The UN High Commissioner for Human Rights expressed concern for the “inhuman and degrading” conditions in which these refugees are held, “as well as ongoing reports of disappearances and human trafficking”.
During one of the many protests in the Zintan hangar, migrants held banners reading: “We are victims by UNHCR in Libya” and “We are abused by human rights organisation”. Their struggle is visible in social media images leaked by journalists such as Sally Hayden and reported by media including AP and NGOs such as MSF.
One migrant detained in Zintan told Euronews:
The UN agency for refugees “interviewed only 39 of these starving 650... in Zintan in June. Two days ago, only 27 of them were fingerprinted for evacuation”` tweeted human right lawyer Giulia Tranchina.
Having rejected the Zintan option after the shooting in Qasr bin Ghashir, migrants were finally resettled in the Az-Zāwiyah centre. Some others fled: among them a migrant with his pregnant wife. We will talk about their fate shortly.
Back to the Az-Zāwiyah centre. This specific facility is run by a militia sanctioned by the UN for human trafficking. One migrant told Euronews that UNHCR staff member called Waleed supports the resident militia:
This claim pertaining to a proximal relationship between the UNHCR representative and a senior militia member involved in the running of the centre is also referenced in an article by the Israeli news outlet, Haaretz. Here, Waleed is quoted referring to the camp manager as a 'cousin'. According to a migrant Euronews interviewed, this kind of scenario also played out at Abu Salim detention centre, near the front line: “The UNHCR guy never speaks with refugees and is friends with local police”. He also said the last time the UN agency came to register someone “was 6 months ago”.
We asked UNHCR spokespersons about the allegations pertaining to Osama and Waleed, but this specific point was not addressed by their response to us.
A source inside the Az-Zāwiyah centre tells us Osama and his men shot at migrants who refused to follow traffickers to whom they had been sold. “Several times there have been gunshots since we got here. Twice when the prisoners made attempts to escape, and about four were shot in their legs and two were shot dead”.
Thus, in both centres where the UNHCR operated, Qasr bin Ghashir and Az-Zāwiyah, migrants were fired at.
One migrant from Guinea, Moussa (not his real name), says he was shot twice in the ankles at Az-Zāwiyah. He says he ended up there after three different attempts to cross the Mediterranean, and four subsequent extortion attempts to be freed. In the prisons he visited, he claims to have been repeatedly tortured. Once intercepted by the Az-Zāwiyah coast guard unit, connected to the Osama gang, Moussa was brought to the centre “and we stayed two days without food”, he tells Euronews_._ A revolt broke out among refugees and was sedated with gunshots: “A Sudanese next to me was hit in the guts and died on the spot. His body was thrown in the desert”.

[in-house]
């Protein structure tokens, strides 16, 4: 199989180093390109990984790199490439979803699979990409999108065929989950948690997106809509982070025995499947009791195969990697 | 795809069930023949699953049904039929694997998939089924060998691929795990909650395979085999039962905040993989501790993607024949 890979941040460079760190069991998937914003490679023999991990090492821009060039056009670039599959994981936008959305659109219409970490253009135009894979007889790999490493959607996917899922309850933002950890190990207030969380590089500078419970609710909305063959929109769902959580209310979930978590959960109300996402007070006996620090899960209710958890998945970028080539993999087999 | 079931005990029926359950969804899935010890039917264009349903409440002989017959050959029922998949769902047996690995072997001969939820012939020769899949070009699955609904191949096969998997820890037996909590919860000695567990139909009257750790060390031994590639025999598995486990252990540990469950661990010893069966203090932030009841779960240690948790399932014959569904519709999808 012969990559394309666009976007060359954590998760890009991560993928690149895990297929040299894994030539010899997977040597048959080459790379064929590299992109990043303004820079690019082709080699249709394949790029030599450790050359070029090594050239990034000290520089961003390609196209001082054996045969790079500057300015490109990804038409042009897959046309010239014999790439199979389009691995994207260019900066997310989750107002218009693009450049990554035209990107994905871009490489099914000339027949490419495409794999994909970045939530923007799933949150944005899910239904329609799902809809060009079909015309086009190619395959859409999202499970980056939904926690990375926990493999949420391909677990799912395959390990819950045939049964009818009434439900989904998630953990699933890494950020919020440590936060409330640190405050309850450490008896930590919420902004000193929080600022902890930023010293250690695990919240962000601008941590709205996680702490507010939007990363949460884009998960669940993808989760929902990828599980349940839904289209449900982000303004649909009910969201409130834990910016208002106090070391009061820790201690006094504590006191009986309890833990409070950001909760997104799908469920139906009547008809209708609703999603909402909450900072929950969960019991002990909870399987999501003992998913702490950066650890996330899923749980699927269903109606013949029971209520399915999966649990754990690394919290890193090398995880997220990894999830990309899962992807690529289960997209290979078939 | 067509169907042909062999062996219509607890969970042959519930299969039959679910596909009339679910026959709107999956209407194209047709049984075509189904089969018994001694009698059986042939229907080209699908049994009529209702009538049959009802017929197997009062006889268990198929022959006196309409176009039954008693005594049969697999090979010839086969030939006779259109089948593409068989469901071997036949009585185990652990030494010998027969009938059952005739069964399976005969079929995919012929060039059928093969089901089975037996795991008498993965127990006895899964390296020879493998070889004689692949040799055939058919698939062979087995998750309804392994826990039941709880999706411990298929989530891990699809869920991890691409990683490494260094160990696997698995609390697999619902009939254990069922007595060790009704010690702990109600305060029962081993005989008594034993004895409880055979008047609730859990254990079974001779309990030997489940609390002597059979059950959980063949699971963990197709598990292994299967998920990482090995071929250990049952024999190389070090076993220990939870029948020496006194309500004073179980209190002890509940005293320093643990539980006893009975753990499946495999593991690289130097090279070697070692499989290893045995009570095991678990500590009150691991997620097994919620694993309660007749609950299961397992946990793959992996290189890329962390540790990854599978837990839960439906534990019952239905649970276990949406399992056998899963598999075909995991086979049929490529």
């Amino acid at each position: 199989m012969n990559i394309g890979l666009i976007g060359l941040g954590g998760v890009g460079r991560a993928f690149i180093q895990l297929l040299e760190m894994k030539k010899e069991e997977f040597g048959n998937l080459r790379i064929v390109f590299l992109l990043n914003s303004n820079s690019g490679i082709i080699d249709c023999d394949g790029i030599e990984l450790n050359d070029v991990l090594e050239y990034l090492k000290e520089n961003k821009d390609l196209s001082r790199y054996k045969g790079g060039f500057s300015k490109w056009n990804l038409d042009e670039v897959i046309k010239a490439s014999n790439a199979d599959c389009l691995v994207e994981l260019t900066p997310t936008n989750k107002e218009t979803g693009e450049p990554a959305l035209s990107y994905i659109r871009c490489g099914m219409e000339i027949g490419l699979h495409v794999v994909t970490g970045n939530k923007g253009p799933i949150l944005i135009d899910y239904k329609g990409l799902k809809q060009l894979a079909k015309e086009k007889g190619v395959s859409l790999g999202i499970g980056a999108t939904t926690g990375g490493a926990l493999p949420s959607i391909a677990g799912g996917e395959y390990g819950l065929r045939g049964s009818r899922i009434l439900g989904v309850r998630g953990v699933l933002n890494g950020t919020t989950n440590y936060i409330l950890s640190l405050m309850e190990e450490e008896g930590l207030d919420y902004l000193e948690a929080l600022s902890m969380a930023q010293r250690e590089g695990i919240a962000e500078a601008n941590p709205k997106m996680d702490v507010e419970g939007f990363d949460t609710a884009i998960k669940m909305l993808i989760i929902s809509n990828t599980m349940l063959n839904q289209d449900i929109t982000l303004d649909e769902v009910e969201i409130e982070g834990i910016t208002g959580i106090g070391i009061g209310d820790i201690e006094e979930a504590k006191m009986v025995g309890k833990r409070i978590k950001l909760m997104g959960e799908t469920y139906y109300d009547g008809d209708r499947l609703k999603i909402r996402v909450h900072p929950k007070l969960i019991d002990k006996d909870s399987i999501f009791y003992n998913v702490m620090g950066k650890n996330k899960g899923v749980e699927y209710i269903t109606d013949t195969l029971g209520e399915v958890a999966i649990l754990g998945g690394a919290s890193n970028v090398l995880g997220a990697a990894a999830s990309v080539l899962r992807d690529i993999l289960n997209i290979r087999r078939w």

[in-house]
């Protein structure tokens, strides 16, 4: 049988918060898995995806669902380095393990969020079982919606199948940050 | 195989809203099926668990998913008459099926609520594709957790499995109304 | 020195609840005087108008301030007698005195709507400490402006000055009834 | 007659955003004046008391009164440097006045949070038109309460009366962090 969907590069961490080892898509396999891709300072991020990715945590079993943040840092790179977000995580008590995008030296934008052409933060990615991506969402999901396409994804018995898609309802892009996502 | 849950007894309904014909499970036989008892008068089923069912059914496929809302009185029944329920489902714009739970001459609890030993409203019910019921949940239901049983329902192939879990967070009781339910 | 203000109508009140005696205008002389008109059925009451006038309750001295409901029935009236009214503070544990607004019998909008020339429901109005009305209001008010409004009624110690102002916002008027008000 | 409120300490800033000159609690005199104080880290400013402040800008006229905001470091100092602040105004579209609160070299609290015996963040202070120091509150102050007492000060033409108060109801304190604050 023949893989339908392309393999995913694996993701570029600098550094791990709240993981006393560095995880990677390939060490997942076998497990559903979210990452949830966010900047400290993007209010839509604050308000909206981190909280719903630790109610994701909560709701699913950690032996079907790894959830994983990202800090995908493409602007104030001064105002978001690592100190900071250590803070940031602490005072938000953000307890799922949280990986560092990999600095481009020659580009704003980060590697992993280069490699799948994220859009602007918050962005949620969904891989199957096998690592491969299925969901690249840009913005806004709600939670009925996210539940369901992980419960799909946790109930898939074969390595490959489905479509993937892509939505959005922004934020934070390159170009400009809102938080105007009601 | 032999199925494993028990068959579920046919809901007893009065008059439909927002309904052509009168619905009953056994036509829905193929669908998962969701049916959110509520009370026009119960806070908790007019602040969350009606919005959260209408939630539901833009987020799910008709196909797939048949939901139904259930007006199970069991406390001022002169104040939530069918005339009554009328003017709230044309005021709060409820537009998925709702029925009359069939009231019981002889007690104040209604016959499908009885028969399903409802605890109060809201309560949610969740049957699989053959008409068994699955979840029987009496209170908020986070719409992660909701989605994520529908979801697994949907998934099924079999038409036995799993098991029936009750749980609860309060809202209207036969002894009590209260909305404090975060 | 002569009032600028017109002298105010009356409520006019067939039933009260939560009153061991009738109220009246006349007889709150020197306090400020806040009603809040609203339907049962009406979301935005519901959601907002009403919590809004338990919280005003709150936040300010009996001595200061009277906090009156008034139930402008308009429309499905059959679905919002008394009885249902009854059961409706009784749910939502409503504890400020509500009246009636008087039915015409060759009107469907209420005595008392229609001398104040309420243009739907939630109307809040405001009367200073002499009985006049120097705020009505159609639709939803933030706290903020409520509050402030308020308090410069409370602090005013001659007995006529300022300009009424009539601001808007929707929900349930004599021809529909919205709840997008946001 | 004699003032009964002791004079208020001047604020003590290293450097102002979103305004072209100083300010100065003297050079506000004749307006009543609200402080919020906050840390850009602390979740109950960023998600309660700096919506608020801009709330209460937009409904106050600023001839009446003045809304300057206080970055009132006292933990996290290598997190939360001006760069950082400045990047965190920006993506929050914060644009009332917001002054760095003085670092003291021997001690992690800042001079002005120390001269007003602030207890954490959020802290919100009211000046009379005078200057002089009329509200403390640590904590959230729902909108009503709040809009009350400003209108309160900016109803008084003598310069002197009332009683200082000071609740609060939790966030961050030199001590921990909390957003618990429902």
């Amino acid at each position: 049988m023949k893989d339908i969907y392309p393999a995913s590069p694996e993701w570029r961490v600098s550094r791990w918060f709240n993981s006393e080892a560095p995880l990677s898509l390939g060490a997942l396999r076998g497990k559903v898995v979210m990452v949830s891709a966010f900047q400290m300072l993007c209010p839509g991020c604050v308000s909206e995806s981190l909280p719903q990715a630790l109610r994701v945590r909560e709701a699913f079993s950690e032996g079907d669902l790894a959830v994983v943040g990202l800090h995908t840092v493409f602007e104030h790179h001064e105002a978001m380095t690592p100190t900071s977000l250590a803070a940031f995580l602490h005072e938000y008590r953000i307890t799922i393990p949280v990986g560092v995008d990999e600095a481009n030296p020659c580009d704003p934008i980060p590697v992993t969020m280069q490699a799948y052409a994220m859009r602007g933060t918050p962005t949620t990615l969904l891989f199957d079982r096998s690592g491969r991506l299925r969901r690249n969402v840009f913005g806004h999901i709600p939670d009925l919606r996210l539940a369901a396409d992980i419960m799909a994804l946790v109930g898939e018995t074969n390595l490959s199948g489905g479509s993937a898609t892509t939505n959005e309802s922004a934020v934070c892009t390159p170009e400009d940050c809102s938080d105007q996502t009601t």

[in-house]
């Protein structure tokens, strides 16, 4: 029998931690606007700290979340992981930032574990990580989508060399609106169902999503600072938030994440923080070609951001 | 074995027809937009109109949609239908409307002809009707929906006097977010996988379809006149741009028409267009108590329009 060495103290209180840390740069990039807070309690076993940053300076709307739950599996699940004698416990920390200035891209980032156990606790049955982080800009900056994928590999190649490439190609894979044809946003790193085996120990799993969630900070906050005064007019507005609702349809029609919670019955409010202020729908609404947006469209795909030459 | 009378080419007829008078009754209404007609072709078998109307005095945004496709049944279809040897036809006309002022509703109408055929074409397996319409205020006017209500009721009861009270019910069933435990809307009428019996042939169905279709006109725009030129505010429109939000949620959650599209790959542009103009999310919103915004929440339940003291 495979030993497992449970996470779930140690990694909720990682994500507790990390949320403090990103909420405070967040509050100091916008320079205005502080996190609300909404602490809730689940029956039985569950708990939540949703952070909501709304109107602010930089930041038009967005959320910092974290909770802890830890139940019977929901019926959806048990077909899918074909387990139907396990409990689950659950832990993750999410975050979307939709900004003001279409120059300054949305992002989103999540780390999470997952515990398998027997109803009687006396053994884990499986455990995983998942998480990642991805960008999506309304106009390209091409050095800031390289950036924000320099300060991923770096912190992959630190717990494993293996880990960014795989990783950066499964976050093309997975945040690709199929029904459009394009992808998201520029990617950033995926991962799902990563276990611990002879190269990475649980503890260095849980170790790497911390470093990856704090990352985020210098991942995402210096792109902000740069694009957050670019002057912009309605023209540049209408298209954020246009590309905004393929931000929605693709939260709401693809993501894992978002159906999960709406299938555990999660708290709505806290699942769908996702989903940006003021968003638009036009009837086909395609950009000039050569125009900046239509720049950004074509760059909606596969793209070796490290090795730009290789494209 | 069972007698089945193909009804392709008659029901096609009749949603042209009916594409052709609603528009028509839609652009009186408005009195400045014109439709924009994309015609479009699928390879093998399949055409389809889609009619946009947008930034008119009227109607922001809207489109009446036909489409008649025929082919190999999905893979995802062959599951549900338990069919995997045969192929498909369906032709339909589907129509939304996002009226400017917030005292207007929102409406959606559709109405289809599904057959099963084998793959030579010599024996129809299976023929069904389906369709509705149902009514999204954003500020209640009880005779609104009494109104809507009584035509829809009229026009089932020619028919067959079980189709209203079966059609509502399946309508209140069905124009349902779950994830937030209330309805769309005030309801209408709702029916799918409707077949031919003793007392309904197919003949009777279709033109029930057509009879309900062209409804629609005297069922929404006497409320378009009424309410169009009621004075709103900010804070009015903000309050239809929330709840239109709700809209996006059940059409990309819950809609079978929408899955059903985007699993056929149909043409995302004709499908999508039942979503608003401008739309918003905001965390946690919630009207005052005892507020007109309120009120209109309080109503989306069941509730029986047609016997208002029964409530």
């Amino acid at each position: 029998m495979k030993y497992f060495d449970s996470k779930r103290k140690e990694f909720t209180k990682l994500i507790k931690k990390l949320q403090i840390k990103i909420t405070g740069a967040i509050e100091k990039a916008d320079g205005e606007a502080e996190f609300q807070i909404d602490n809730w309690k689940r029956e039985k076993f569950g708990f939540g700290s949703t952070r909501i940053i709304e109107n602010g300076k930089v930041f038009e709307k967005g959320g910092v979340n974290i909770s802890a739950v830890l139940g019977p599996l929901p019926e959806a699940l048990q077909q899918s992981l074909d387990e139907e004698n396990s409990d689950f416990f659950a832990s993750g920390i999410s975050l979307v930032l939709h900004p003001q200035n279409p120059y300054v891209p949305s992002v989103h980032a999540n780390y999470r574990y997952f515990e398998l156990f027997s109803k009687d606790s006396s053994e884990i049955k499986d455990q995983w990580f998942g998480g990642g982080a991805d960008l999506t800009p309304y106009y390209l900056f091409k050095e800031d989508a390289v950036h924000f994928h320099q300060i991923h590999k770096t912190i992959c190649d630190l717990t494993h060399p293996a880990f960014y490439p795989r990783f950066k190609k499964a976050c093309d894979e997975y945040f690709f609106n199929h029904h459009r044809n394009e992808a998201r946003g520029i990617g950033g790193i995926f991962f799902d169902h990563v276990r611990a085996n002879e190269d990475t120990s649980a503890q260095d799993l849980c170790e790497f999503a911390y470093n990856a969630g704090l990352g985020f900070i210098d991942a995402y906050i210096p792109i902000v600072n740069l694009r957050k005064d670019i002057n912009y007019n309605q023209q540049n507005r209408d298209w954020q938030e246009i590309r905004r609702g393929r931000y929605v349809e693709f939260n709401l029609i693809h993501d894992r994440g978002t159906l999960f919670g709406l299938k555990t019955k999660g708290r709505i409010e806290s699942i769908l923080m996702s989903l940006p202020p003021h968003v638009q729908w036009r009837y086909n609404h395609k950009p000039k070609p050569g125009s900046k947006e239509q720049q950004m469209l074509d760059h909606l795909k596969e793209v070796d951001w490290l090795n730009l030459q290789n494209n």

Later on, Osama reportedly told a seriously wounded Moussa to contact a guy called “Mohamed”, who set the price for his fourth attempt to cross the Mediterranean: 3,000 dinars (around 2,000 euros). Moussa was finally saved at sea by the Open Arms vessel and is now safe in Italy.
Moussa was luckier than the migrant who managed to run away from the shooting at Qasr bin Ghashir with his pregnant wife. We will call them Mohamad and Aya.
Immediately after 325 refugees were transferred from there to Az-Zāwiyah detention centre, UNHCR evacuated more than 140 migrants out of Libya. When the names of Mohamad and Aya were called, they were not there and missed their chance to leave the country for a safer one. Ever since then, they are stranded in the streets of Tripoli with their new-born baby like the majority of asylum-seekers in Libya. “We fear going out”, they say to Euronews referring to the dangers of having no protection in the Libyan capital. “We escaped from the detention centre because the military came to attack us”.
Now Mohamad cannot enter the UNHCR's Gathering and Departure Facility (GDF) in Tripoli as his case is not among those entitled to evacuation. By running away from the bullets, they lost their right to get out of Libya. They had repeatedly tried to contact UNHCR offices both in Tripoli and Geneva, both had received no answers. “I am going to the office to ask about my case and some assistance like food and shelter, still nobody helping me”.
A UNHCR officer explained to Euronews that resettlement is prioritised according to vulnerability because of the lack of available places, and - crucially - one key element of this is physically being in a detention centre as this is where conditions are at their worst. People who escape from the centre don’t realise that this affects their prioritisation for resettlement.
It can be read this way: if refugees want to have any chance of being resettled, they need to stay in detention centres and wait. No matter what. This is discussed further in ➡️ SEE PART 3.